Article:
Dean of Columbia Journalism School Jelani Cobb speaks on “The half-life of freedom: Notes on race, media and democracy” at Rackham Auditorium Tuesday night. Maria Deckmann/Daily. Buy this photo.

The Ford School of Public Policy hosted Jelani Cobb, dean of the Columbia University School of Journalism, for a conversation with Celeste Watkins-Hayes, dean of the Public Policy School, in the University of Michigan’s Rackham Auditorium Tuesday night. 

The event was part of a series titled “Democracy in Crisis,” which is hosted by the Public Policy School in collaboration with the Wallace House Center for Journalists and the University’s Democracy & Debate initiative. Cobb’s lecture examined the role that the media plays in democracies in an effort to create a more just world. 

Cobb was contributing author for The New Yorker before becoming a staff writer for the magazine in 2015 — a job he’s held since then. That same year, Cobb received the Sidney Hillman Award for Opinion and Analysis writing. Cobb frequently writes about topics such as race, politics, history and culture. 

Cobb began the conversation by questioning the authenticity of American democracy, emphasizing that slavery was still legal when the U.S. Constitution was ratified. Cobb argued that the U.S. was not truly democratic until the passage of the Voting Rights Act of 1965, which outlawed discriminatory voting practices following the Civil Rights movement. According to Cobb’s definition, American democracy is less than 70 years old.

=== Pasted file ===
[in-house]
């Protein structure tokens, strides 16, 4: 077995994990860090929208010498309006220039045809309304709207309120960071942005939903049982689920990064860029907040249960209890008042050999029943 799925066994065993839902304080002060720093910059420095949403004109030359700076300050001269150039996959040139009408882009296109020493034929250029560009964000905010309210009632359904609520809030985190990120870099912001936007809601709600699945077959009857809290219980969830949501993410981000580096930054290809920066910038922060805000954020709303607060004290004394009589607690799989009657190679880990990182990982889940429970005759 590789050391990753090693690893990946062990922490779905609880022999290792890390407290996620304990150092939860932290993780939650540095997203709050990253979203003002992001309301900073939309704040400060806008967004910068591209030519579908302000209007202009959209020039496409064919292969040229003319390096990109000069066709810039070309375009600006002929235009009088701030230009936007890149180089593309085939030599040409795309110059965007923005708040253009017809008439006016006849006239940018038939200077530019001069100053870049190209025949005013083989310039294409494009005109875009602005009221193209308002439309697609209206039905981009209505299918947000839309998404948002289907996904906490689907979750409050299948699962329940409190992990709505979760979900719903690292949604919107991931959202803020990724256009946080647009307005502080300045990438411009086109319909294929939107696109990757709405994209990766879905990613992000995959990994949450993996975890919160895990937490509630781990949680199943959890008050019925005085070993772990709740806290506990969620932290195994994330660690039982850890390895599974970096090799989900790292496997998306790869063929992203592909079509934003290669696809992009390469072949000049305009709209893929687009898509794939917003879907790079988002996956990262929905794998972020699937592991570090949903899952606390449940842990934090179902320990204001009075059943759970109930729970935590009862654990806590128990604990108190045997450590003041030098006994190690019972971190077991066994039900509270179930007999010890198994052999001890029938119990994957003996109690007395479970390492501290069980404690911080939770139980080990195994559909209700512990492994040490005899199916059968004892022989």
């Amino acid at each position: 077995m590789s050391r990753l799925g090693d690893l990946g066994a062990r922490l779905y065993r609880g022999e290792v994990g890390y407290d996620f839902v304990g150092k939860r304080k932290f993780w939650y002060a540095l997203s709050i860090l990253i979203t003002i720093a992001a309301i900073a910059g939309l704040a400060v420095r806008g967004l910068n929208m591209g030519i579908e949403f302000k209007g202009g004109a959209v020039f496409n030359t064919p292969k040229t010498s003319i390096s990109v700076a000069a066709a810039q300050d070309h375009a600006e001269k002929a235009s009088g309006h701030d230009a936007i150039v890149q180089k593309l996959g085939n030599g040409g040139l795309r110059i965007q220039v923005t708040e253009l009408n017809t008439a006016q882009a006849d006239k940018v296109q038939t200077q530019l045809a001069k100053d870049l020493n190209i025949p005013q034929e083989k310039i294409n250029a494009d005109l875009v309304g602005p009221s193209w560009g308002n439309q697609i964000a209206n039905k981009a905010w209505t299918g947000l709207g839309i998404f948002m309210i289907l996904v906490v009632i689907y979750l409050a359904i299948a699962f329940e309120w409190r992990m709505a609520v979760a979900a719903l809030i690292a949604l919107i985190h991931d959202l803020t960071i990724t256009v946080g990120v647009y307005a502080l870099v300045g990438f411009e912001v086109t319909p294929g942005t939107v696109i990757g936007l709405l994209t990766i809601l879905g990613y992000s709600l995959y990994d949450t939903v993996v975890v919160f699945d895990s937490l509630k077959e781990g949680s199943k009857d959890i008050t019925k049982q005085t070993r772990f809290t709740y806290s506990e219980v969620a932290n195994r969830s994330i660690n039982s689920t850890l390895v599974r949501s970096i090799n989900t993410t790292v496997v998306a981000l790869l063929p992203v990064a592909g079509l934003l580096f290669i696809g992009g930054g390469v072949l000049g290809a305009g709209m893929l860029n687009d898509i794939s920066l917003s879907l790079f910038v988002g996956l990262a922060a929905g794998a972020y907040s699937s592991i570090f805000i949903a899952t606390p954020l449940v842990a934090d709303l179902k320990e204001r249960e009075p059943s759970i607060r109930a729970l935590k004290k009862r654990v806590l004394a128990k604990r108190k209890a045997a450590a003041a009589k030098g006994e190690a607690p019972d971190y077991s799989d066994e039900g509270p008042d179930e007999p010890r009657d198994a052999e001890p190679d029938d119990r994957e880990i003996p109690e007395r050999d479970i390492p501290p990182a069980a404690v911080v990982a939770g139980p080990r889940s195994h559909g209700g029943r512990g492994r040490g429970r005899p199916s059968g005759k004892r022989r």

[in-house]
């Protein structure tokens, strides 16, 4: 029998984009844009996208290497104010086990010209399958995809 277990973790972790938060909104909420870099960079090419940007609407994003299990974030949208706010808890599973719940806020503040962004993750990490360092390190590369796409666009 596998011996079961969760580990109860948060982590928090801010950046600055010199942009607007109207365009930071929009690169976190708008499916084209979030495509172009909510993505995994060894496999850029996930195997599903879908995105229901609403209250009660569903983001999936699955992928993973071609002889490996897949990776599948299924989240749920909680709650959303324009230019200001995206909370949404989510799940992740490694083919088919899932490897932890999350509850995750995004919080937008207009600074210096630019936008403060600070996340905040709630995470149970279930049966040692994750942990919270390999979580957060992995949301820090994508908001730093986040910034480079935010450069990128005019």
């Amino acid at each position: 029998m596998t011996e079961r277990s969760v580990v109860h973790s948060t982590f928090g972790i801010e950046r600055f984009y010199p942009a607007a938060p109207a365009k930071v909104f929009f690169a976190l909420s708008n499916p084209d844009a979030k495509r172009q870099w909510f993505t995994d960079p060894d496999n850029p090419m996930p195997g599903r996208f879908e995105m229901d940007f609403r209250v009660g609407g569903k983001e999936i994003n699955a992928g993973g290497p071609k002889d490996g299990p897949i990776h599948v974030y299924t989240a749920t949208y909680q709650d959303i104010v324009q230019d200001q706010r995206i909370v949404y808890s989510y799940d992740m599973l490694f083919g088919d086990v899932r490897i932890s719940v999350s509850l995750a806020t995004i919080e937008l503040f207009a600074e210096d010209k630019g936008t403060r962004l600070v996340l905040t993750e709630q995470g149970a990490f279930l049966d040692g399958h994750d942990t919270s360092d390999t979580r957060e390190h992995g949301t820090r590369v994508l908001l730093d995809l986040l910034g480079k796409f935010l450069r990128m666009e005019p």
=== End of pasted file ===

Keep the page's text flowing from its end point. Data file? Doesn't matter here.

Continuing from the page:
“If you ask most people when American democracy begins, they’ll say 1776,” Cobb said. “But … you can’t be a democracy while buying and selling human beings … It was really not until 1965 that this country can actually call itself a democracy. And so if we look at it in that context, we see freedom as a much more fragile state.” 

In an interview with The Michigan Daily before the event, Cobb said growing up in New York City informed his understanding of inequity and social justice.

“I grew up in Queens, which … is an incredibly diverse place,” Cobb said. “I had neighbors from all over, I had classmates in school from all over. What that gave me was a broader perspective on how something (that) affects one community may not (have) the same as the impact it has on another community.”

Watkins-Hayes and Cobb also discussed contemporary challenges in the field of journalism, highlighting the increase in misinformation — false information spread either purposefully or accidentally — during and after former U.S. President Donald Trump’s term. A study done by researchers at Cornell University analyzed 38 million articles and found that mentions of Trump made up about 38 percent of the overall misinformation conversation involving the COVID-19 pandemic. Cobb said a free, trustworthy press is necessary to have an informed electorate and a successful democracy.

“(The media is) here in service of democracy,” Cobb said. “But we seldom grapple with what exactly that means. And the way you know that was just how uncoordinated and flustered many outlets were in dealing with the last presidential administration and dealing with the blatantly anti-democratic violation of norms.”